Gary: You’ve seen that.

Stephanie: I’ve seen it happen a lot. So, the very first thing you must always do is try to protect your property from further damage. The second thing you must always think about doing is in that policy language it states that you must sign a proof of loss within 90 days. They are starting to enforce that more and more. Used to be if they didn’t give it to you and you didn’t sign one and it came up six months later and you wanted to fight them for a little bit more money, that was not a big deal, but we are seeing now where if you did not file a proof of loss whether they gave you one or not, and you want to attempt to go after more money or reopen the claim at month six, they’re denying that ability because that proof of loss was not turned in within a timely fashion.

Gary: This incident that happened, when was it, last week did you say?

Stephanie: It was last week, yes.

Gary: Nobody got hurt.

Stephanie: Nobody got hurt.

Gary: Well, that’s good to hear. It does happen, though.

Stephanie: It does happen, and this is a very good case because this was a force place policy, and we had a very large home on eight acres, and the policy was only for the mortgage amount of $389,000. It had 10% coverage of $38,900 on a different house on the property. That is the house that the tree fell on. So, if it would’ve crushed that whole house, the most we would’ve been able to get that claim would’ve been $38,900. If the house would’ve burned to the ground, that would’ve been the most we would’ve been able to get them.

Gary: Wow, so there is a little closeness there, which way you’re going with it, right?

Stephanie: Exactly. So, it may seem like you’re getting a better deal with a lower price from the force place policy, until something like this happens.

Gary: How about what and how? How you’re spending your claim funds, and what are the consequences of not making those repairs from the money?

Stephanie: That’s another thing that we get called out on a lot.

Gary: It happens.

Stephanie: It happens. Let’s say the hail storm that came through Hitchcock four years ago, a lot of people got paid for a full roof replacement. Unfortunately, a lot of those people out there are elderly, they have higher deductibles, they’re on social security, so after you took out their deductible and after you gave them the opportunity to repair their roof, they probably did not do that. They probably kept that money to live off of, because their roof was not leaking. Then we had the hurricane come through, and half their roof got blown off, and guess what? They’re not covered anymore.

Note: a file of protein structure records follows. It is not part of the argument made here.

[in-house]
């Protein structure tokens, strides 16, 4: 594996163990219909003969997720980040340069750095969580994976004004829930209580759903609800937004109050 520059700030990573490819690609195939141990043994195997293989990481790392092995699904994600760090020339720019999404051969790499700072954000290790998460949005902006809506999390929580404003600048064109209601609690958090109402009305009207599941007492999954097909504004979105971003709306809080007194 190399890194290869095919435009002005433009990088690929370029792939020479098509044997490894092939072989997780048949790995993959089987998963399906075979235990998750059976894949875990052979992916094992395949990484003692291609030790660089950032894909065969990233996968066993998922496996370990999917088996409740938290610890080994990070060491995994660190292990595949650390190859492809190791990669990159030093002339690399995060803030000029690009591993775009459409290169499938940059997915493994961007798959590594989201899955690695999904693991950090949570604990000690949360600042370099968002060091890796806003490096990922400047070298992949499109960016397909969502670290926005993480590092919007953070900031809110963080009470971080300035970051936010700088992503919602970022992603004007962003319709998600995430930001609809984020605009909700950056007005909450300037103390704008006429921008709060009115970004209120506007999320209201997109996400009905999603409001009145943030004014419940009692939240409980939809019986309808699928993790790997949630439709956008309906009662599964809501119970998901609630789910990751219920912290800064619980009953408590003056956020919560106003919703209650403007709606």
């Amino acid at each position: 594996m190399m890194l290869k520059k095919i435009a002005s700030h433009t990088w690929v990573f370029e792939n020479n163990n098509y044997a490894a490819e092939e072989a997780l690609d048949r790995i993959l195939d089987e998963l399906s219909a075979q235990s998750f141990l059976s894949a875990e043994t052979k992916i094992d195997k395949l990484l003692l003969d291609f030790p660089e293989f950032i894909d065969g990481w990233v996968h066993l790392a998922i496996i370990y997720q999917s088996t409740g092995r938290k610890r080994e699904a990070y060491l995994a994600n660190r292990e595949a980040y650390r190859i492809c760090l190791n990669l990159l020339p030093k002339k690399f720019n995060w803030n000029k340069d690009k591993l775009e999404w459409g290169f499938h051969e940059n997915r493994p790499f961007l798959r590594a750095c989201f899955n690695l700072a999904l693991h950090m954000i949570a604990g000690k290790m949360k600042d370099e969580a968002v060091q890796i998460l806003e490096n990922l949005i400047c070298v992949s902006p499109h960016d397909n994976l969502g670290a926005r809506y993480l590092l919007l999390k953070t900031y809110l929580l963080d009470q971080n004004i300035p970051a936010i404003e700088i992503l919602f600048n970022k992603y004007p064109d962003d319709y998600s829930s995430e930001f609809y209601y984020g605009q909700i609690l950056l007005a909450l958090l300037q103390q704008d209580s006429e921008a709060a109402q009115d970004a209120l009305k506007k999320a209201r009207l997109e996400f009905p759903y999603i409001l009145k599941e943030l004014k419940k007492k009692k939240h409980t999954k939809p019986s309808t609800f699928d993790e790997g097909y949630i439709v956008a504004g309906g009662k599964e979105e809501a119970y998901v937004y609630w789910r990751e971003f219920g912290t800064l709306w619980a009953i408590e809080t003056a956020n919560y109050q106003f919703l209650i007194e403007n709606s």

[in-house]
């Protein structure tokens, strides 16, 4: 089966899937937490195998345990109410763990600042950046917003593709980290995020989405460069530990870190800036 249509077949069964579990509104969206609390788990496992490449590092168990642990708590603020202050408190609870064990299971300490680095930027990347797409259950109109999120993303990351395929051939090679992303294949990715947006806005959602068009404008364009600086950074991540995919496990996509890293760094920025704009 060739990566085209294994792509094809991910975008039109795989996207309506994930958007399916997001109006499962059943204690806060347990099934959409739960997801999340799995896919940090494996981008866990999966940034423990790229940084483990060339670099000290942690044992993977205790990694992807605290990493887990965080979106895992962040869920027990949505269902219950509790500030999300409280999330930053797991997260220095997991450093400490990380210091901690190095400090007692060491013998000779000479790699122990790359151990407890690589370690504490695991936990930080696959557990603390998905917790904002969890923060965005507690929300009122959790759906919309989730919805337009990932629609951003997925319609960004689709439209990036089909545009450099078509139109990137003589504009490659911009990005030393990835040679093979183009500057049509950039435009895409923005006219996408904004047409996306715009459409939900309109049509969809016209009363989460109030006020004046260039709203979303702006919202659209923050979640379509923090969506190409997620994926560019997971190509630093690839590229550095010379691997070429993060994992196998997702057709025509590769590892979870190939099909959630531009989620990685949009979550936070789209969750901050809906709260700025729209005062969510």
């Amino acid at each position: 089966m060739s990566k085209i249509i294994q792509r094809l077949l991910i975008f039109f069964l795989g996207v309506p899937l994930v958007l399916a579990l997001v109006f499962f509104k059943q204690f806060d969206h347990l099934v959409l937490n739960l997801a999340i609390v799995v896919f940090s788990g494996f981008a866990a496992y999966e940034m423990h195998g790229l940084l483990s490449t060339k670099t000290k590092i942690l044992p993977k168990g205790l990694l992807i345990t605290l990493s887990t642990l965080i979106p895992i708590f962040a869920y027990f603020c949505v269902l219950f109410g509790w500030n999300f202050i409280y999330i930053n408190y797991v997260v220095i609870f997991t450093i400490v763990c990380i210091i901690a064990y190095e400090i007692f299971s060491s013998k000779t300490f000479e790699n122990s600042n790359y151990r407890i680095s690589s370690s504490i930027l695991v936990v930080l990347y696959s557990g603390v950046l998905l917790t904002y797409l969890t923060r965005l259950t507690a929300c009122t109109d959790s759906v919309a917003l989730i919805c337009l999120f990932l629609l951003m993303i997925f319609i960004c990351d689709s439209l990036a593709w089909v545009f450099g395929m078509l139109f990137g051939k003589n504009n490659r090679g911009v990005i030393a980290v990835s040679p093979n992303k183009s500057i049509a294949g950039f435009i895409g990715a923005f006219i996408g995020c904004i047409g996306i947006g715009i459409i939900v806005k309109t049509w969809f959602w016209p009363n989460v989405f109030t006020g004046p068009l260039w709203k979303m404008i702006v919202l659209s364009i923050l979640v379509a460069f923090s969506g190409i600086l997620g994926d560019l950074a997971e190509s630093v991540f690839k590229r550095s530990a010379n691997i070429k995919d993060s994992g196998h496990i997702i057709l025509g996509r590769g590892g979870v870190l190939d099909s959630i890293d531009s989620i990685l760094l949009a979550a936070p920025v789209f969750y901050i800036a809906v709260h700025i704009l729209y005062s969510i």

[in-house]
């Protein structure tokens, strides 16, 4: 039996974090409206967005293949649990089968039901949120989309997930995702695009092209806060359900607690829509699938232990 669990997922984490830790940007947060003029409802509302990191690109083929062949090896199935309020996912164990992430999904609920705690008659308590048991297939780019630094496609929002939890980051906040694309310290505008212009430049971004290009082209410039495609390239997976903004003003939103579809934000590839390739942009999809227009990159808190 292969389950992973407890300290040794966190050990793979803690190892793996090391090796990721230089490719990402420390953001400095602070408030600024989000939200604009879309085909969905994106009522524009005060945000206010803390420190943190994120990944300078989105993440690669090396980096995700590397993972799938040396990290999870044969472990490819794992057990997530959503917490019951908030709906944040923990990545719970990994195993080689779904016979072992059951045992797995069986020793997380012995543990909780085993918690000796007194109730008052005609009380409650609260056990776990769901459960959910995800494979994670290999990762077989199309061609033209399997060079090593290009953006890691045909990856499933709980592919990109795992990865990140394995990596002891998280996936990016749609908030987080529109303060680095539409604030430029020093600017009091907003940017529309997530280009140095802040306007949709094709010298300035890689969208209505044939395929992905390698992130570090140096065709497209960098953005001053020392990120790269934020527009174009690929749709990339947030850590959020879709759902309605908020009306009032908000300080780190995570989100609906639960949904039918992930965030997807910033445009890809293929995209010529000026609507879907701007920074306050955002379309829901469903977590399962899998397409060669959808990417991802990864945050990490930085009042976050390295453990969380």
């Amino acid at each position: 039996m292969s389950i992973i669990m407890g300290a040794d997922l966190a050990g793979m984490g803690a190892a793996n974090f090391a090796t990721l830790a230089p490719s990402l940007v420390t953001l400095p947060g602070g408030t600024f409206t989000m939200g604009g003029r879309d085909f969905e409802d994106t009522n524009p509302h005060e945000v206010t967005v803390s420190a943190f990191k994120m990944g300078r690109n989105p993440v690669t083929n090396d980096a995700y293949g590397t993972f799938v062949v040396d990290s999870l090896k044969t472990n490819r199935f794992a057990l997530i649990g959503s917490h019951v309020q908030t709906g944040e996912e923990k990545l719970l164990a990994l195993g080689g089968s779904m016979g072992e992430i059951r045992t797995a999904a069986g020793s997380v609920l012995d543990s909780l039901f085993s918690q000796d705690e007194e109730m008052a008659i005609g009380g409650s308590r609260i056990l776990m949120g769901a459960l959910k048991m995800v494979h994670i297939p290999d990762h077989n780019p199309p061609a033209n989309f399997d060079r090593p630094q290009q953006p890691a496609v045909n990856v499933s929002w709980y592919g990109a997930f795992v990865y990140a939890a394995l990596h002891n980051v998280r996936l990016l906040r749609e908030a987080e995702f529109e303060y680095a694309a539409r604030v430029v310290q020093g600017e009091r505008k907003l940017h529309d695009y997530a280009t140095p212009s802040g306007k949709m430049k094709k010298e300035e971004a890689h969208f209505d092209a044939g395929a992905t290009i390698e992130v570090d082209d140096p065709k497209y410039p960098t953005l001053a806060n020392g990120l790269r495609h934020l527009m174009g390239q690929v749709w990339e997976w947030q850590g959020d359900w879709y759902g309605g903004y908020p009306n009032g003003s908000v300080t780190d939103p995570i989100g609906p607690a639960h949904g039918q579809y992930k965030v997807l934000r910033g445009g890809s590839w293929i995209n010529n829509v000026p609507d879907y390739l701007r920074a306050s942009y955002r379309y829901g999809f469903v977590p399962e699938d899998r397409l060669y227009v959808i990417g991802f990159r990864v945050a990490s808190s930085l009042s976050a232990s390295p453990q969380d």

Gary: Really?

Stephanie: No, and nor was any of the damage inside their home covered.

Gary: Oh.

Stephanie: So, all of their belongings that got damaged, all of their cabinets that were destroyed, the half of the roof that is missing is no longer covered because they did not use the funds the first time to replace their roof.

Gary: We’re talking to Stephanie Corona at 281-231-9242. That is the number to call. If something’s happening, even during the show or maybe the last couple of weeks, you should get a hold of that number immediately, I would think.

Stephanie: Please give us a call. Like I said, we have no problem giving you information and education to start off with, and then we can help you if the insurance company doesn’t treat you fairly.

Gary: ClaimsMate public adjusters. That number again is 281-231-9242, and Stephanie, what are we going to talk about … What do you want to talk about when we come back?

Stephanie: We can take some phone calls or we can continue going down the road we’re going.

Gary: Okay. Fun, fun, fun. It’s Ask the Experts. Don’t go away. This is AM 700, KSEV, the Voice of Texas.